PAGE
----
Support for Private Medical Facilities

In the areas hit by the Great Hanshin Earthquake, private medical facilities were also severely affected. Doctors, dentists, their families, staff, hospitalized patients, and their homes suffered great damage by the earthquake and fires. With the medical functions paralyzed, people in the medical field were swamped with temporary treatment which they could manage, medical activities, postmortem examinations and medical care in evacuation centers.

They made every effort in coping with emergency cases as well as in continuing the medical care for chronic invalids, improvement of the sanitation and environment in evacuation centers in the freezing coldness, reinforcement of the medical support system, securing a place for the elderly and the invalid to take emergency refuge, and the establishment of medical activities in temporary housing.

Finding out how serious the damage wrought by the great earthquake was, the national government decided to assist the reconstruction of public medical facilities for full expenses, then of private hospitals and clinics. Also aid for secondary emergency hospitals, preferential measure in the "Project for Modernized Medical Facilities", and a subsidy system to support quake-hit medical facilities was established.

However, such support measures turned out to be far from sufficient. The aid for secondary emergency hospitals could be only applied for the restoration of "emergency sections", and the preferential measure in the "Project for Modernized Medical Facilities" excluded dental facilities. Screening was performed based on attendance record on holidays, on the type of clinic, whether it is set up in an office building and/or it is a medical corporation with only either one or two full-time doctors, and on the discrepancies of the owner's name.

It was to neglect the characteristics of urban disasters and modernized medical facilities in that it excluded those in an office building and/or medical corporations with one or two full-time doctors from the support target.

Still, it is true that direct public aid helped the reconstruction of damaged hospitals and clinics a great deal, including partially collapsed ones, even under the limited conditions. The total amount of the public assistance was 9.4 billion yen for 230 private hospitals and clinics (with the highest amount of 10 million yen for a clinic and 250 million yen on average for a hospital).

Request for Reimbursement of Medical Fees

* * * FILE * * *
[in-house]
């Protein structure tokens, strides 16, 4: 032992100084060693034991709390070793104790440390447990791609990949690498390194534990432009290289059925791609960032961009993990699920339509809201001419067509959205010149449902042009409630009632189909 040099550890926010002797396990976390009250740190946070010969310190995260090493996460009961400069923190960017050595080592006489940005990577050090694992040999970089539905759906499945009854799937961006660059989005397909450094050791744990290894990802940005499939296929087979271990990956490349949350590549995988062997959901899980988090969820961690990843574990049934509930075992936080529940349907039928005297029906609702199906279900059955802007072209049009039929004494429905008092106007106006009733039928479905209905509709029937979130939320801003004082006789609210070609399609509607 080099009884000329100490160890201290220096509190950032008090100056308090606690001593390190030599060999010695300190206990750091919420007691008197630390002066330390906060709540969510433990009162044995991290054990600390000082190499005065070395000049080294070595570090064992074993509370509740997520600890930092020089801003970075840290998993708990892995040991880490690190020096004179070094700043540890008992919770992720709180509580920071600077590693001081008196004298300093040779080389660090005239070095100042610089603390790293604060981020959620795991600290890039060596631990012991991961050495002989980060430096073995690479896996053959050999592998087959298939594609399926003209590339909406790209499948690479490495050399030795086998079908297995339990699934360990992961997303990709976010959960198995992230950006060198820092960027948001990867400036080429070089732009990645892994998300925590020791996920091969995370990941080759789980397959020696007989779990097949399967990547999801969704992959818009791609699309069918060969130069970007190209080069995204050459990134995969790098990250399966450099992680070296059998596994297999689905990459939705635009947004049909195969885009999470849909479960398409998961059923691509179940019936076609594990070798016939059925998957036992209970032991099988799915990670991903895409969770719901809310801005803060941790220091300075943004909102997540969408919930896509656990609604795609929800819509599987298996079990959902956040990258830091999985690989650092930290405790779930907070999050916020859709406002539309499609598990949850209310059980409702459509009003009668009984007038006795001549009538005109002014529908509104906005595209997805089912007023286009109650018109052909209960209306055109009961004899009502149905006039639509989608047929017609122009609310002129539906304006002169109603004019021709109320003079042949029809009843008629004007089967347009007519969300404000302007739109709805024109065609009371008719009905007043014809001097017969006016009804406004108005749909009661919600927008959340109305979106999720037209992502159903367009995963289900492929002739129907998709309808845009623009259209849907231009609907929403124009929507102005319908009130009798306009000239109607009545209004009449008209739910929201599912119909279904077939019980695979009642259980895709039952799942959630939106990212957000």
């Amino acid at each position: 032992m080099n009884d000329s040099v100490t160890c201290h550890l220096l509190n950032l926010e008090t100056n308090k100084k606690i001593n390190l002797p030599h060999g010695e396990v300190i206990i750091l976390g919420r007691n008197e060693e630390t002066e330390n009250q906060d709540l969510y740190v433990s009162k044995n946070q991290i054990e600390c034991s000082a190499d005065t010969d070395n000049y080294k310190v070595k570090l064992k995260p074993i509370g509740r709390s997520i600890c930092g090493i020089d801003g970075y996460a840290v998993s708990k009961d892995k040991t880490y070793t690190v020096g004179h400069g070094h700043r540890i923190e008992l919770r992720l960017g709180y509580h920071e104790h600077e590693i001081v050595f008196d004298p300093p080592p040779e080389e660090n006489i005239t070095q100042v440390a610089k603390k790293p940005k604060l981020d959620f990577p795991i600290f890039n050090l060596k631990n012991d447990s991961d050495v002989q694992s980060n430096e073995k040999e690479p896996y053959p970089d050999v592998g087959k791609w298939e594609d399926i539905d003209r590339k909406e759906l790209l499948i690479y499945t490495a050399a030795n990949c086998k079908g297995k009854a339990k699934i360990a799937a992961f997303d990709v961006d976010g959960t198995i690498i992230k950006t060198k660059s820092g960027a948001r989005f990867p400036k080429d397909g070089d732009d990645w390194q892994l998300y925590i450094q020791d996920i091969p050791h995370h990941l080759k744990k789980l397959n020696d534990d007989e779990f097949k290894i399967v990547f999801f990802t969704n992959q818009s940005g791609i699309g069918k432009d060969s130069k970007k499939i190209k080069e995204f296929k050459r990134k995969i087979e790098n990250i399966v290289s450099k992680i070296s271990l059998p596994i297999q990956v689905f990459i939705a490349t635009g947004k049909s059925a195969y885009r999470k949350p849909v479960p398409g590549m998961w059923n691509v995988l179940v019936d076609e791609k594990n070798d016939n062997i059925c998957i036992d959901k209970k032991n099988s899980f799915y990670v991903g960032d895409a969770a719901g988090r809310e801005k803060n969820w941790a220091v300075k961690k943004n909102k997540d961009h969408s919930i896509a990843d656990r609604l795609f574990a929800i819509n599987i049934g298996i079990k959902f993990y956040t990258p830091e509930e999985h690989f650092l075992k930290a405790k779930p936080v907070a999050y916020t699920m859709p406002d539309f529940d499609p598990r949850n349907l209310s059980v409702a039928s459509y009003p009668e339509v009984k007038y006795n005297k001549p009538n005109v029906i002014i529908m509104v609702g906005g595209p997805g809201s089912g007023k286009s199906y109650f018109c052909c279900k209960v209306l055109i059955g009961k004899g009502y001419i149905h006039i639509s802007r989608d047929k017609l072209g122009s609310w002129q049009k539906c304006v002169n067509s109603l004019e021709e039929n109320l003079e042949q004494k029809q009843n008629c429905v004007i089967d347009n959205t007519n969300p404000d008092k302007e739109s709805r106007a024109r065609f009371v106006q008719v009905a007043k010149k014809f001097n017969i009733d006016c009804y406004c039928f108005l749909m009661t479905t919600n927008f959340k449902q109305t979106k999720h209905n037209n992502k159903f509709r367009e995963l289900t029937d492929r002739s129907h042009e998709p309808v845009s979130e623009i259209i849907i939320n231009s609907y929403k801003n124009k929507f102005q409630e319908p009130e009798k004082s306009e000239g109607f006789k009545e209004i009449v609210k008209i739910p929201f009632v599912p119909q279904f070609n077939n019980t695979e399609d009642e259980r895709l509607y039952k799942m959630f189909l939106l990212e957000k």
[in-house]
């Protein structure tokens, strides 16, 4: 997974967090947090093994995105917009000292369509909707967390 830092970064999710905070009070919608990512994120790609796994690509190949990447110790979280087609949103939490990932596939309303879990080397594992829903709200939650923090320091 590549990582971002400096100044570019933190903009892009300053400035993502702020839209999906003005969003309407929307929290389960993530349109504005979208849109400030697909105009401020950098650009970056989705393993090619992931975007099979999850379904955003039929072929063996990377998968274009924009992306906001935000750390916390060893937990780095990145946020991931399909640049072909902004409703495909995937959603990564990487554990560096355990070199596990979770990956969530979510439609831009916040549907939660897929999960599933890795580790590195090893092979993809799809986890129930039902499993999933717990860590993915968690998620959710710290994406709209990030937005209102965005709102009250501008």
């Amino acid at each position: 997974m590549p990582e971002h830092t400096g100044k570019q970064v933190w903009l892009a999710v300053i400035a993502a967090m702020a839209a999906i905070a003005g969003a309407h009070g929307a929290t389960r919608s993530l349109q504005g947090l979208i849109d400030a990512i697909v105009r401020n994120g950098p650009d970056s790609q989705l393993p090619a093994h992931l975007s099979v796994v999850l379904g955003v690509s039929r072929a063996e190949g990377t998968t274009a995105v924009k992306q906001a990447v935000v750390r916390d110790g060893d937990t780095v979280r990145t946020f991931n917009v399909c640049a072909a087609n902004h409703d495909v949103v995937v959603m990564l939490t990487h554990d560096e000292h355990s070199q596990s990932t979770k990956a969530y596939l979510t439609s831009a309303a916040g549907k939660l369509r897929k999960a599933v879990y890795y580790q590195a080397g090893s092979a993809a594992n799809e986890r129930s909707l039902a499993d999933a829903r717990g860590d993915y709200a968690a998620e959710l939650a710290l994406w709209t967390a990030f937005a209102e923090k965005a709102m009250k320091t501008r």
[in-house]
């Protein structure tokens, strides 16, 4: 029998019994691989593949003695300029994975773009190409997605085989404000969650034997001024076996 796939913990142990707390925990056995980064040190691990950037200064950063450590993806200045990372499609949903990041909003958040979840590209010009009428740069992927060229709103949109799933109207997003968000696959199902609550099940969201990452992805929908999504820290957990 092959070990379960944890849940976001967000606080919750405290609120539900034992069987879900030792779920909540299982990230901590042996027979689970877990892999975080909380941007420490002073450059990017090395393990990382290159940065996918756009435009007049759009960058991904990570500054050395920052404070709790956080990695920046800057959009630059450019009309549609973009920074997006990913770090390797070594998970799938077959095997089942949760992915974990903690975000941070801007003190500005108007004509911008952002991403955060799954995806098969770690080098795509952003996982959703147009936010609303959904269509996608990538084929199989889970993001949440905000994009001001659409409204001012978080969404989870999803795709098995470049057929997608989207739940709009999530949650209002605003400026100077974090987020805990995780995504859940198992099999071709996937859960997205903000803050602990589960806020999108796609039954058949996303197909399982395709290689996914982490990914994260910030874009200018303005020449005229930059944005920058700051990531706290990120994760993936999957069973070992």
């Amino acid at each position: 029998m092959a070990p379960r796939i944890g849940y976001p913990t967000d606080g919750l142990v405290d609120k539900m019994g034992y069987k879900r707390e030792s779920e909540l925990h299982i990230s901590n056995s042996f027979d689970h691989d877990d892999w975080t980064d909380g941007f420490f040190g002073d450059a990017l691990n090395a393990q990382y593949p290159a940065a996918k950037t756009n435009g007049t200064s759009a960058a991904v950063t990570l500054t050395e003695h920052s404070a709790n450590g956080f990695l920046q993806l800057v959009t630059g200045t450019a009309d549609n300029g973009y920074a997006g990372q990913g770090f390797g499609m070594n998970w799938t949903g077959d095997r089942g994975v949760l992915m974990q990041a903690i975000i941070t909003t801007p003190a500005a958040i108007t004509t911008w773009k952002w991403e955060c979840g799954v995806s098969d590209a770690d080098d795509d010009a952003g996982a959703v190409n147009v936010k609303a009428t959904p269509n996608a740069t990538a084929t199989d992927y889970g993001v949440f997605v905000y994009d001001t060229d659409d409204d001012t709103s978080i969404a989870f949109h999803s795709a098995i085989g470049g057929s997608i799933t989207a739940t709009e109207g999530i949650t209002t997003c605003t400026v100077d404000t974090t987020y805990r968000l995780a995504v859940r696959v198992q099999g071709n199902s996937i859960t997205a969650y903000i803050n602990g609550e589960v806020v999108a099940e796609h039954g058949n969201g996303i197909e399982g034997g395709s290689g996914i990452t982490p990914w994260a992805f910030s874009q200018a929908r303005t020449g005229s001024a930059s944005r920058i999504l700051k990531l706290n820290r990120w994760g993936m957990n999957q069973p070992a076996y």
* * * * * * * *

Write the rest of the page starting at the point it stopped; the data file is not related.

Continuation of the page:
It was made possible for quake-affected medical facilities to request for reimbursement of medical fees at a rough estimate for a certain period, which was (1) from January 1 through January 16 in the case of medical facilities who lost medical records, etc., due to the damage of total or partial collapse or fire, and (2) a month in the case of those who carried on medical service from January 17 onwards, and in the case of medical and health facilities in the designated disaster-affected areas who were recognized as "it is hard to grasp the medical service performed after the earthquake." The measure rescued medical institutes who were engaged in medical treatment devoting all their energies, having their medical records scattered and lost.

Medical Fee Exemption System for Earthquake-Affected People

There was a system set up to assist earthquake-affected people to be exempt from the payment of medical fees. By this system, (1) those whose home was totally or partially collapsed or burnt, (2) main earner of the household was killed, seriously injured, or ill, and (3) those who were in an equal situation to the above, were given a grace for their obligation part of the medical expenses, and the food and medical expenses while in hospital. In the case of those covered by national insurance, those with the head of the household (1) abandoned or halted his/her business, or (2) lost his/her job and had no income, were added to the target group.

The exemption system was discontinued after a while. In the case of those covered by health insurance it ended after four months, on May 31, 1995, with the exception of those who belonged to the nontaxable income group as to municipal tax--the system continued for them until the end of December, 1995, and reduction of food and medical expenses while hospitalized until the end of May, 1996. In the case of those covered by national insurance, the system terminated at the end of December, 1995. Around that time that the system was discontinued, victims had just moved into temporary housing without much hope for the recovery of their lives, the number of disaster-related deaths were increasing and people's health conditions were ruined and/or deteriorated. Many of the disaster-hit people with health problems were forced to stop receiving medical treatment due to the termination of the system.

(TAKAYAMA Tadanori)